In posttraumatic stress disorder (PTSD), vagal activity during rapid eye movement (REM) sleep, which is involved with the consolidation of extinction memory, may be impaired, according to results of a study presented at the 36th Annual Meeting SLEEP 2022, held from June 4 to 8, 2022 in Charlotte, North Carolina.

One of the hallmarks of PTSD is impaired fear extinction memory and as REM sleep facilitates consolidation of fear extinction, abnormal sleep physiology may contribute to the persistence of PTSD-associated fear extinction. Recent studies have found evidence that vagal activity supports memory benefit of sleep and another study found lower vagal activity during sleep among patients with PTSD.

In order to relate vagal activity during sleep with extinction memory in the setting of PTSD, investigators at Massachusetts General Hospital recruited patients with PTSD (n=20) and trauma-exposed controls (TECs; n=37) for this study. All participants underwent 3 nights of ambulatory polysomnography with electrocardiogram followed by a fear conditional and extinction learning experiment and a consolidation PSG night. At 24 hours after the consolidation night, the participants underwent extinction recall testing.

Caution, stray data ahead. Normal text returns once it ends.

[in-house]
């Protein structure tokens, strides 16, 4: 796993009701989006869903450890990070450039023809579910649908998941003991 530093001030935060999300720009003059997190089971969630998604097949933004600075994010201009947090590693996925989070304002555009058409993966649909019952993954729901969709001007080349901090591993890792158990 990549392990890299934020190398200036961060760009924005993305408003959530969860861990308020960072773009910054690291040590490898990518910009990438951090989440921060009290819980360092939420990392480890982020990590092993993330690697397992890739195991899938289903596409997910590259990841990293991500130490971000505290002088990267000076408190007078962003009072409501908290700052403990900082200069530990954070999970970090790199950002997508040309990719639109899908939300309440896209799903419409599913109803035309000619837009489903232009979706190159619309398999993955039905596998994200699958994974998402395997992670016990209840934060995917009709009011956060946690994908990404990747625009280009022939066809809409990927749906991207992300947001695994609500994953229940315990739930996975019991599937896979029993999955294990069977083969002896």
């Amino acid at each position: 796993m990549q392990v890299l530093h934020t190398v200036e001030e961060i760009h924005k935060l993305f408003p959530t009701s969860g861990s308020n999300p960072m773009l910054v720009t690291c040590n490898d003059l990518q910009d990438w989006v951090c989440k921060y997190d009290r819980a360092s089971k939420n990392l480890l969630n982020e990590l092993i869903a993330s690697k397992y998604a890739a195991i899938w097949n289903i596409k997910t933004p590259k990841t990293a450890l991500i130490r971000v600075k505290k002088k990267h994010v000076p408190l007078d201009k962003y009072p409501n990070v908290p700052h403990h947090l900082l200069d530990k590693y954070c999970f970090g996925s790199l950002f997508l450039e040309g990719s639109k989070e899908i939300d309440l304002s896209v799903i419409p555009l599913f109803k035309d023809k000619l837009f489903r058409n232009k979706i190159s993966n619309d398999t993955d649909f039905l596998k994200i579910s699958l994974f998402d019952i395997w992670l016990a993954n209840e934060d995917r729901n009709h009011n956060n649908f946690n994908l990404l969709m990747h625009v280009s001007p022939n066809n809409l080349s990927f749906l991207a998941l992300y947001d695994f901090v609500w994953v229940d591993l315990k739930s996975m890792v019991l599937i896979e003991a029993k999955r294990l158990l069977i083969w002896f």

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Fear conditioning comprised mild electric shock using a conditioned skin conductance response (SCR) to an image of a colored lamp with a partial reinforcement approach which immediately extinguished the shock after an unreinforced presentation. Extinction recall was defined as the degree to which SCR remained suppressed at 24 hours.

In TECs, extinction recall significantly correlated with heart rate variability measures during REM sleep. Specifically with high frequency absolute power (Rs, 0.51; P =.009), high frequency normalized units (Rs, 0.54; P =.005), and root mean square of successive differences between normal heartbeats (Rs, 0.40; P =.046).

In a regression analysis using extinction recall as the dependent variable, a significant proportion of the variance in REM sleep percentage, REM density, average duration of REM epochs, and N3 sleep percentage was explained by high frequency absolute power (R2, 0.50; P =.04).

These trends were not observed among the PTSD cohort.

This study was limited by its small sample size; however, this analysis was preliminary, and the entire sample size of the final study will comprise 70 patients with PTSD and 69 TECs.

The study authors concluded, “Our preliminary results suggest that vagal activity during REM sleep is involved in the consolidation of extinction memory and that this mechanism may be impaired in PTSD.”

Reference

Yuksel C, Watford L, Mendelsohn AK, Oliver K, Martinez U Pace-Schott E. Vagal activity in REM sleep is associated with extinction recall in trauma exposed individuals but not in individuals with posttraumatic stress disorder. Presented at SLEEP 2022; June 4-8; Charlotte, North Carolina. Abstract 675.